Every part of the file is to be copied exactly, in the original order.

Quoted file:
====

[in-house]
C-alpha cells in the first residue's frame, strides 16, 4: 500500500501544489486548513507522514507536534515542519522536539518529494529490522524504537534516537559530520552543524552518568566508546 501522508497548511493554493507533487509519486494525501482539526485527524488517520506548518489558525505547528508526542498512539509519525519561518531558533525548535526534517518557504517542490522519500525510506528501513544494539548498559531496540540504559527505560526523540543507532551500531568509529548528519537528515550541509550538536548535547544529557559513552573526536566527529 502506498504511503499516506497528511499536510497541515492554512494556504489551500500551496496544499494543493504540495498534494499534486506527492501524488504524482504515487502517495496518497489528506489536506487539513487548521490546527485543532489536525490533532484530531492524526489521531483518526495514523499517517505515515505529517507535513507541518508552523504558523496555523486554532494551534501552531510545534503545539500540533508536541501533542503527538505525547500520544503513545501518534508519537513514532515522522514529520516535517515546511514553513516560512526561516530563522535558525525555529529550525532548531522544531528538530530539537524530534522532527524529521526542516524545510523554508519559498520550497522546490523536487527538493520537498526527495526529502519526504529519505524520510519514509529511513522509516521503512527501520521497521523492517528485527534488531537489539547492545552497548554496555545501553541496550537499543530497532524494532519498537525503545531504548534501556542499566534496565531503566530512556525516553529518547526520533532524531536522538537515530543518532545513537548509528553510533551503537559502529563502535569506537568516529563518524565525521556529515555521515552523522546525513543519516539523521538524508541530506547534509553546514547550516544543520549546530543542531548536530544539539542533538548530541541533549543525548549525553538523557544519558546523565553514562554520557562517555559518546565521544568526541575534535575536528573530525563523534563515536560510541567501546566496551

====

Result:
[in-house]
C-alpha cells in the first residue's frame, strides 16, 4: 500500500501544489486548513507522514507536534515542519522536539518529494529490522524504537534516537559530520552543524552518568566508546 501522508497548511493554493507533487509519486494525501482539526485527524488517520506548518489558525505547528508526542498512539509519525519561518531558533525548535526534517518557504517542490522519500525510506528501513544494539548498559531496540540504559527505560526523540543507532551500531568509529548528519537528515550541509550538536548535547544529557559513552573526536566527529 502506498504511503499516506497528511499536510497541515492554512494556504489551500500551496496544499494543493504540495498534494499534486506527492501524488504524482504515487502517495496518497489528506489536506487539513487548521490546527485543532489536525490533532484530531492524526489521531483518526495514523499517517505515515505529517507535513507541518508552523504558523496555523486554532494551534501552531510545534503545539500540533508536541501533542503527538505525547500520544503513545501518534508519537513514532515522522514529520516535517515546511514553513516560512526561516530563522535558525525555529529550525532548531522544531528538530530539537524530534522532527524529521526542516524545510523554508519559498520550497522546490523536487527538493520537498526527495526529502519526504529519505524520510519514509529511513522509516521503512527501520521497521523492517528485527534488531537489539547492545552497548554496555545501553541496550537499543530497532524494532519498537525503545531504548534501556542499566534496565531503566530512556525516553529518547526520533532524531536522538537515530543518532545513537548509528553510533551503537559502529563502535569506537568516529563518524565525521556529515555521515552523522546525513543519516539523521538524508541530506547534509553546514547550516544543520549546530543542531548536530544539539542533538548530541541533549543525548549525553538523557544519558546523565553514562554520557562517555559518546565521544568526541575534535575536528573530525563523534563515536560510541567501546566496551